Pete Carroll still has a ways to go, but the effect of his presence is beginning to take hold of this team and fans across the North West. He is starting to shake the dust off a team who has been in a downward spiral since the announcement of Mike Holmgren’s replacement by he who shall not be named. It seems to me that Pete has a recipe people are starting to believe in. His ingredients are starting to simmer and show signs of improvement. I don’t think the Saints game was a s terrible as the score might seem. There were some really great moments in this game. Which ones jump out at you?
Tags: 3rd down conversion, Ben Obomanu, Drew Brees, football, John Carlson, Justin Forsett, Marshawn Lynch, Matt Hasselbeck, Mike Williams, New Orleans Saints, nfl, offense, passing, Seahawks, Seattle Seahawks
Last week, I posted a short piece about Houshmandzadeh’s feelings towards bringing Terrell Owens in Seattle. According to T.J., acquiring Owens wouldn’t be such a bad thing:
“I have no problem with it whatsoever. You know, it’s the NFL. [They're] gonna bring guys in and if they feel like T.O. can help us, bring him in. I’m sure he can help us.”
But of course, T.J. has been wrong before. In fact, he was wrong about another wide receiver – at least, so far – in the same radio interview.
The Seattle Seahawks parted ways with wide receiver Mike Jones last week, who was praised by Houshmandzadeh for his efforts during offseason minicamps and OTAs.
“Nobody even knows who a guy like Mike Jones is, but I think he’s done well, in my opinion,” Houshmandzadeh said last week. “And in the OTAs and camps everybody’s nobody until you get a chance to show that you’re somebody, you know? And so, if a guy can get an opportunity to say, ‘Okay, I’m gonna give Obo, Ben Obomanu, a chance to play,’ either you’re going to sink or swim. And if you swim, you got something there. And if he doesn’t, okay, let’s try the next guy and somebody’s gonna swim and make a name for them self. That’s what the NFL is about. You wouldn’t even know who a Tom Brady, Wes Welker, you wouldn’t even know these guys had they not got that opportunity. And so it’s just a matter of how you take advantage of it.”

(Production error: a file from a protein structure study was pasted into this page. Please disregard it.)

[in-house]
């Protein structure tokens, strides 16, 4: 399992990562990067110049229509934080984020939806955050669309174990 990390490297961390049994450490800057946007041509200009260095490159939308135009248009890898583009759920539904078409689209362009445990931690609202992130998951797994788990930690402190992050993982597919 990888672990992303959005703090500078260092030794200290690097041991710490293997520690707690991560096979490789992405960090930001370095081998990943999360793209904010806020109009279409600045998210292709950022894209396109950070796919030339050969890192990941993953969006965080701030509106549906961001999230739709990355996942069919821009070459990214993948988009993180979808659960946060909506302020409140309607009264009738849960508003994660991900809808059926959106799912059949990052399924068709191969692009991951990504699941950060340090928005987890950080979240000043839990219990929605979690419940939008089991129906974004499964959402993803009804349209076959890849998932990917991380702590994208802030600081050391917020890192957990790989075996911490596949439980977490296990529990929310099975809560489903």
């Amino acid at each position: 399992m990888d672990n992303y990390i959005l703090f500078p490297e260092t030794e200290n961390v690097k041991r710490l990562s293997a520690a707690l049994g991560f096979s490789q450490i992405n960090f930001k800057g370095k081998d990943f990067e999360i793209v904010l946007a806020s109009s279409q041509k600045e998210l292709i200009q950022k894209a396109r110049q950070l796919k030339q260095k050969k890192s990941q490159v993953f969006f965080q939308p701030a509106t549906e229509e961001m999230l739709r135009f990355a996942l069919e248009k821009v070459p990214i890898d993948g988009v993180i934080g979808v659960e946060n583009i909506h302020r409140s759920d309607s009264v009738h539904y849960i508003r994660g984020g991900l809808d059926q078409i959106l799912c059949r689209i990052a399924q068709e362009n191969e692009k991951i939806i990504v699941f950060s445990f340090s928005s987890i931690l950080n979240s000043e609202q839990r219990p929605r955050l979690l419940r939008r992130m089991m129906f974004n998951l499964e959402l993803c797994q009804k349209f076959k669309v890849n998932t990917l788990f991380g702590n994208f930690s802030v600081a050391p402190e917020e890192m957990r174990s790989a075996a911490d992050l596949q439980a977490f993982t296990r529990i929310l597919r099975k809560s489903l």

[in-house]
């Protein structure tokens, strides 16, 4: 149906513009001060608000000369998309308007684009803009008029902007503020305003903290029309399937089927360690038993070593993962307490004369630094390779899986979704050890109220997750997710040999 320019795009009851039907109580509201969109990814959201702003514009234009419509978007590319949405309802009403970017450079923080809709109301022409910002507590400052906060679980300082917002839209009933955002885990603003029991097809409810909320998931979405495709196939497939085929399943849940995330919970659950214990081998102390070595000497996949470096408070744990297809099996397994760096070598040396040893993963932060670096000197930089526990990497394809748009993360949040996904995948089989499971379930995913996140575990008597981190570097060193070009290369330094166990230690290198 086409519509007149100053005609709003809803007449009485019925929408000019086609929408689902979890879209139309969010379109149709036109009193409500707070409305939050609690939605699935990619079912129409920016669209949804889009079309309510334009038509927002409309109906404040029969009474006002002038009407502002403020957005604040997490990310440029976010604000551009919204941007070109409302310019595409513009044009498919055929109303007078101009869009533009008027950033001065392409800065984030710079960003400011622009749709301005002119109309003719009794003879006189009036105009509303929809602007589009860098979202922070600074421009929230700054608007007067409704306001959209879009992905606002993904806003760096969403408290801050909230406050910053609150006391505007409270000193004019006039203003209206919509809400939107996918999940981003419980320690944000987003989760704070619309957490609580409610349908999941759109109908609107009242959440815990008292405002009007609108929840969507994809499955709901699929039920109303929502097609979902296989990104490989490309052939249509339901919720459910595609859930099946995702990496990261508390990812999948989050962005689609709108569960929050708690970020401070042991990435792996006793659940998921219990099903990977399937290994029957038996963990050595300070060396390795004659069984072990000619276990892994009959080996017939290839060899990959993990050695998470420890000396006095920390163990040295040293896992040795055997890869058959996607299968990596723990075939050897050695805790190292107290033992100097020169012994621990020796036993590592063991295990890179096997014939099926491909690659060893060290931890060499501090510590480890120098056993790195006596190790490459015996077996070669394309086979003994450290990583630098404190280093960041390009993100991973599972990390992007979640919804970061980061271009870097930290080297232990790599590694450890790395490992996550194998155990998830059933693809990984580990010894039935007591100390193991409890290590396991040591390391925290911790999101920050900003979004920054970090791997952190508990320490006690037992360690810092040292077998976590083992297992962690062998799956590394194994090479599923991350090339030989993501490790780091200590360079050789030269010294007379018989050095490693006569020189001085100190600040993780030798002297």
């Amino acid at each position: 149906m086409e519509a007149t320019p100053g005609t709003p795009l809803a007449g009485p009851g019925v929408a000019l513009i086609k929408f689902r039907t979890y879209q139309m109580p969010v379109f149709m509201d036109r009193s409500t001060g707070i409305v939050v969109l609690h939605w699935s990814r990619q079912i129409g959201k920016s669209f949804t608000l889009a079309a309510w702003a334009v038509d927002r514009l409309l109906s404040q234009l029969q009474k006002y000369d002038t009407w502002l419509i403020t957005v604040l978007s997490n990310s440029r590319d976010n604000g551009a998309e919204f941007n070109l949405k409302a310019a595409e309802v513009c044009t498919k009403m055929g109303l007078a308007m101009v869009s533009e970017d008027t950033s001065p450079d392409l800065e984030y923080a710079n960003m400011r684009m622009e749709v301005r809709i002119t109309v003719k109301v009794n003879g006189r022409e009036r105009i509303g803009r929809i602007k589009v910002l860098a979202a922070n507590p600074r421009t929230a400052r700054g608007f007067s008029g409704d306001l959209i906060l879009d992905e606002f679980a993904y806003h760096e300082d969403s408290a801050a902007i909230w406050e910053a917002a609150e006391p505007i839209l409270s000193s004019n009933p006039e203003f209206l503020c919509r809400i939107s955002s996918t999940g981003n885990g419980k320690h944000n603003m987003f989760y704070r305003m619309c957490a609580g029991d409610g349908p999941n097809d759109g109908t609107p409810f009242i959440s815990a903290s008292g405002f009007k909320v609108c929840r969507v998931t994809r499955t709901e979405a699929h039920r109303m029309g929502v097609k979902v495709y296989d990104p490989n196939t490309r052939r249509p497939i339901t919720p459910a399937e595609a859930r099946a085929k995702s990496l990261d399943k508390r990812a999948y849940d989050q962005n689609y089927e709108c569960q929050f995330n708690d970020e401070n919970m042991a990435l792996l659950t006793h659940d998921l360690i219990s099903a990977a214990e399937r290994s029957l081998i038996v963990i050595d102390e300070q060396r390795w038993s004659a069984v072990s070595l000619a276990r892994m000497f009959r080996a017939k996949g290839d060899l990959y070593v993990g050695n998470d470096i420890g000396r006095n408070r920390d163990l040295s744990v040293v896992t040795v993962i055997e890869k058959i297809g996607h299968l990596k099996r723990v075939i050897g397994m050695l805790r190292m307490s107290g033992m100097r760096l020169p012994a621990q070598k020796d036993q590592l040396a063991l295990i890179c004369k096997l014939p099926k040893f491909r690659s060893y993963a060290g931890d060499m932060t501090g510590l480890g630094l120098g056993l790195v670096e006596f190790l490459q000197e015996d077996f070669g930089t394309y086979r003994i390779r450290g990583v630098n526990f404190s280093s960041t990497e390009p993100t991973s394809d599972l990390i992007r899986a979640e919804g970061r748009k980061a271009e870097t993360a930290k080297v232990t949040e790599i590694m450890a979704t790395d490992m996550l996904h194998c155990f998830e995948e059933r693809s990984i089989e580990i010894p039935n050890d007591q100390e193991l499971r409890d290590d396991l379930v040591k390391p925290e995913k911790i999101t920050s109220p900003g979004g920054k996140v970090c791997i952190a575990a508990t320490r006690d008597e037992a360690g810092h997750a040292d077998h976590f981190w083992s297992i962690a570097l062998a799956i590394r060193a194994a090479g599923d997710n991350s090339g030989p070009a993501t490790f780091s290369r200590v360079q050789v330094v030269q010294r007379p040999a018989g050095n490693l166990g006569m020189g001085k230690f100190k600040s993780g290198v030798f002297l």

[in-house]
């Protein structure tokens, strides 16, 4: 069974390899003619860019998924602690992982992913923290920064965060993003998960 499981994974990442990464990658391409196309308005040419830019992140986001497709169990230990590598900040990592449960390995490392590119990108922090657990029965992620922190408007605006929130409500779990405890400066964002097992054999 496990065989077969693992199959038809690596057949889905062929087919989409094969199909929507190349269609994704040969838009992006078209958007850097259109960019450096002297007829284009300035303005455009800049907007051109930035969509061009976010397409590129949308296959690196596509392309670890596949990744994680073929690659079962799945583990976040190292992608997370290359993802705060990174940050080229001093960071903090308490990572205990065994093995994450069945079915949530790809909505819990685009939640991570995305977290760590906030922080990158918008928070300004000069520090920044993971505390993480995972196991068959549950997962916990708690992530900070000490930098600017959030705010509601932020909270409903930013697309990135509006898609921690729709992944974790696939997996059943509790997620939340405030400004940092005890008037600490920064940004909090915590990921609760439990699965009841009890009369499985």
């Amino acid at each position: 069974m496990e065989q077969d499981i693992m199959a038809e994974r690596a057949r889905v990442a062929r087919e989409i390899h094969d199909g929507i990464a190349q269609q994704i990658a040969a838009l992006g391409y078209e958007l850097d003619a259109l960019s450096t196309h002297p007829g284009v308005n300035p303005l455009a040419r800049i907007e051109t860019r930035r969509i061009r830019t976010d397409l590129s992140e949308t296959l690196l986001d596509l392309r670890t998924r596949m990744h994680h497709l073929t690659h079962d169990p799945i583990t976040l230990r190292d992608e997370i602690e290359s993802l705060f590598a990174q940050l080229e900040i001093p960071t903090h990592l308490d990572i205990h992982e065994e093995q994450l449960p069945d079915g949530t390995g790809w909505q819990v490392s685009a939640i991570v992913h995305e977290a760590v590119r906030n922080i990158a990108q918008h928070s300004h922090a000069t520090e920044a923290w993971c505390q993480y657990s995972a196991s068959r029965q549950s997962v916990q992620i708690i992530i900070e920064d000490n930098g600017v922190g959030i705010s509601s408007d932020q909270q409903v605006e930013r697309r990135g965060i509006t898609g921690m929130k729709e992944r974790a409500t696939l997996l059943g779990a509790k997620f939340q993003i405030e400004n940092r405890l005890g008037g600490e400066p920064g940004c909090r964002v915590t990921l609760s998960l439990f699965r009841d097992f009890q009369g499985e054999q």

Of course, I can say I disagree with everything Houshmandzadeh said. Actually, I agree with most of it. As a former seventh-round draft pick, T.J. knows about making the most of every opportunity in the National Football League.
But comparing Mike Jones’ situation to Wes Welker’s development may be a stretch.
This isn’t the first time Houshmandzadeh has been wrong in predicting the success of himself or teammates.
About a year ago, T.J. boldly predicted that he and Matt Hasselbeck would have a very productive year together in 2009:
“I just want to let everyone know that Matt Hasselbeck and I will be leading the Seahawks to the playoffs this season. And we’ll be going to the Pro Bowl as a tandem. We’re both goign to have top five seasons: He’ll have a top five quarterback season, and I’ll have a top five receiving season. I’ll put up stats I’ve never had before yardswise because they’re allowing me to be a complete receiver.”
Recently, T.J. maintained his confidence and forecasted a 100-catch season in 2010, despite a disappointing first season in Seattle:
“I think 100 catches, to me, should be the minimum I get this year just because of the offense we’re in.”
T.J. Houshmandzadeh is a good receiver in the NFL, and I love his confidence. But sometimes he gets ahead of himself when attempting to put his self-confidence into words.
So before we assume a vote of confidence for Terrell Owens from T.J. Houshmandzadeh makes the potential acquisition fool-proof, remember that Housh has a history of getting things wrong. Maybe he is right about Owens, but he sure wasn’t about Jones (not yet, anyway).
Tags: Ben Obomanu, football, Matt Hasselbeck, Mike Jones, National Football League, nfl, Pete Carroll, Pro Bowl, Seahawks, Seattle Seahawks, T.J. Houshmandzadeh, Terrell Owens, Wes Welker, wide receiver